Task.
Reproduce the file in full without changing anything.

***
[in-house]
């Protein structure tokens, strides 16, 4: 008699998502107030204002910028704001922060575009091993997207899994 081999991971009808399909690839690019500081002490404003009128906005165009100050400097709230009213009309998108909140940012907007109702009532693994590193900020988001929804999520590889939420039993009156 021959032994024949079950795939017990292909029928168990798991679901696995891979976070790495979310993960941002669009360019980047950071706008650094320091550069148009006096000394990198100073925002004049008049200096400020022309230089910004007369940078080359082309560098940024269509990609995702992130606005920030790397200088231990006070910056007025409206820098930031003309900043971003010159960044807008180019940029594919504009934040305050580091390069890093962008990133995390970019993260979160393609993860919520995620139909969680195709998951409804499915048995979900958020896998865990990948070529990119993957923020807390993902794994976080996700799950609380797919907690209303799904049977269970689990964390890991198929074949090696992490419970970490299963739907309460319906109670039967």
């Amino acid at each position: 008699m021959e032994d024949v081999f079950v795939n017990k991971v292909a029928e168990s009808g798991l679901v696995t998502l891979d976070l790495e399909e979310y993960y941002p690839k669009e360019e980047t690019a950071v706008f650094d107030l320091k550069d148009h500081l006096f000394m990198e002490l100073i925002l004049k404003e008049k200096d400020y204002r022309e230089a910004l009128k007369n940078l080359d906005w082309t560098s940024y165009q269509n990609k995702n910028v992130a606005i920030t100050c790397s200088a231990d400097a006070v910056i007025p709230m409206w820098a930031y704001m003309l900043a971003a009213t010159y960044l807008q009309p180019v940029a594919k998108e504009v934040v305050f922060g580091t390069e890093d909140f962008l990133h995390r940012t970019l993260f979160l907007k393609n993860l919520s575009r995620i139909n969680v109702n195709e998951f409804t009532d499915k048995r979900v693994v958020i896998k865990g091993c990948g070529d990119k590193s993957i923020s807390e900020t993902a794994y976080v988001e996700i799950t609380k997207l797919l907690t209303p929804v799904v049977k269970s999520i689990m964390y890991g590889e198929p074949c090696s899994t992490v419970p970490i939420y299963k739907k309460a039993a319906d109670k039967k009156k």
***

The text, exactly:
[in-house]
């Protein structure tokens, strides 16, 4: 008699998502107030204002910028704001922060575009091993997207899994 081999991971009808399909690839690019500081002490404003009128906005165009100050400097709230009213009309998108909140940012907007109702009532693994590193900020988001929804999520590889939420039993009156 021959032994024949079950795939017990292909029928168990798991679901696995891979976070790495979310993960941002669009360019980047950071706008650094320091550069148009006096000394990198100073925002004049008049200096400020022309230089910004007369940078080359082309560098940024269509990609995702992130606005920030790397200088231990006070910056007025409206820098930031003309900043971003010159960044807008180019940029594919504009934040305050580091390069890093962008990133995390970019993260979160393609993860919520995620139909969680195709998951409804499915048995979900958020896998865990990948070529990119993957923020807390993902794994976080996700799950609380797919907690209303799904049977269970689990964390890991198929074949090696992490419970970490299963739907309460319906109670039967």
């Amino acid at each position: 008699m021959e032994d024949v081999f079950v795939n017990k991971v292909a029928e168990s009808g798991l679901v696995t998502l891979d976070l790495e399909e979310y993960y941002p690839k669009e360019e980047t690019a950071v706008f650094d107030l320091k550069d148009h500081l006096f000394m990198e002490l100073i925002l004049k404003e008049k200096d400020y204002r022309e230089a910004l009128k007369n940078l080359d906005w082309t560098s940024y165009q269509n990609k995702n910028v992130a606005i920030t100050c790397s200088a231990d400097a006070v910056i007025p709230m409206w820098a930031y704001m003309l900043a971003a009213t010159y960044l807008q009309p180019v940029a594919k998108e504009v934040v305050f922060g580091t390069e890093d909140f962008l990133h995390r940012t970019l993260f979160l907007k393609n993860l919520s575009r995620i139909n969680v109702n195709e998951f409804t009532d499915k048995r979900v693994v958020i896998k865990g091993c990948g070529d990119k590193s993957i923020s807390e900020t993902a794994y976080v988001e996700i799950t609380k997207l797919l907690t209303p929804v799904v049977k269970s999520i689990m964390y890991g590889e198929p074949c090696s899994t992490v419970p970490i939420y299963k739907k309460a039993a319906d109670k039967k009156k």